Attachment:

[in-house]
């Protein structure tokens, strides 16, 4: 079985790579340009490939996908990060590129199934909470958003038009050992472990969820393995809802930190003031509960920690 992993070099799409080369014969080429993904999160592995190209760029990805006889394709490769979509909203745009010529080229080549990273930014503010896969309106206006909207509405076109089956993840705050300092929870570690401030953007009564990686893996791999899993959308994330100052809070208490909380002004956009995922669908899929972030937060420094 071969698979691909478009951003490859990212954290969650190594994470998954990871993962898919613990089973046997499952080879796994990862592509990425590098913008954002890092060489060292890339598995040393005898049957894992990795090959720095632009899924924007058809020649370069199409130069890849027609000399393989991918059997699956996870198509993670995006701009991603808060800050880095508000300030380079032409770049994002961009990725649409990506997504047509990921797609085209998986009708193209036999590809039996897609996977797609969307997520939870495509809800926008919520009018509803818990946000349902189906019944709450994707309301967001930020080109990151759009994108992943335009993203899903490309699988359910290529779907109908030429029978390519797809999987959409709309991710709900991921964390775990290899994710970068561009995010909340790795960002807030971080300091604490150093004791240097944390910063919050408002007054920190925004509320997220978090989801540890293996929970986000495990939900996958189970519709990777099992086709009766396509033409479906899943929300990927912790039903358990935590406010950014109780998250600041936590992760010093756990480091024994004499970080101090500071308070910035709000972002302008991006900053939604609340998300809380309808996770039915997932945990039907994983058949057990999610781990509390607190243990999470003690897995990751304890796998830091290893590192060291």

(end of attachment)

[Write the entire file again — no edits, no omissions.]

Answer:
[in-house]
């Protein structure tokens, strides 16, 4: 079985790579340009490939996908990060590129199934909470958003038009050992472990969820393995809802930190003031509960920690 992993070099799409080369014969080429993904999160592995190209760029990805006889394709490769979509909203745009010529080229080549990273930014503010896969309106206006909207509405076109089956993840705050300092929870570690401030953007009564990686893996791999899993959308994330100052809070208490909380002004956009995922669908899929972030937060420094 071969698979691909478009951003490859990212954290969650190594994470998954990871993962898919613990089973046997499952080879796994990862592509990425590098913008954002890092060489060292890339598995040393005898049957894992990795090959720095632009899924924007058809020649370069199409130069890849027609000399393989991918059997699956996870198509993670995006701009991603808060800050880095508000300030380079032409770049994002961009990725649409990506997504047509990921797609085209998986009708193209036999590809039996897609996977797609969307997520939870495509809800926008919520009018509803818990946000349902189906019944709450994707309301967001930020080109990151759009994108992943335009993203899903490309699988359910290529779907109908030429029978390519797809999987959409709309991710709900991921964390775990290899994710970068561009995010909340790795960002807030971080300091604490150093004791240097944390910063919050408002007054920190925004509320997220978090989801540890293996929970986000495990939900996958189970519709990777099992086709009766396509033409479906899943929300990927912790039903358990935590406010950014109780998250600041936590992760010093756990480091024994004499970080101090500071308070910035709000972002302008991006900053939604609340998300809380309808996770039915997932945990039907994983058949057990999610781990509390607190243990999470003690897995990751304890796998830091290893590192060291």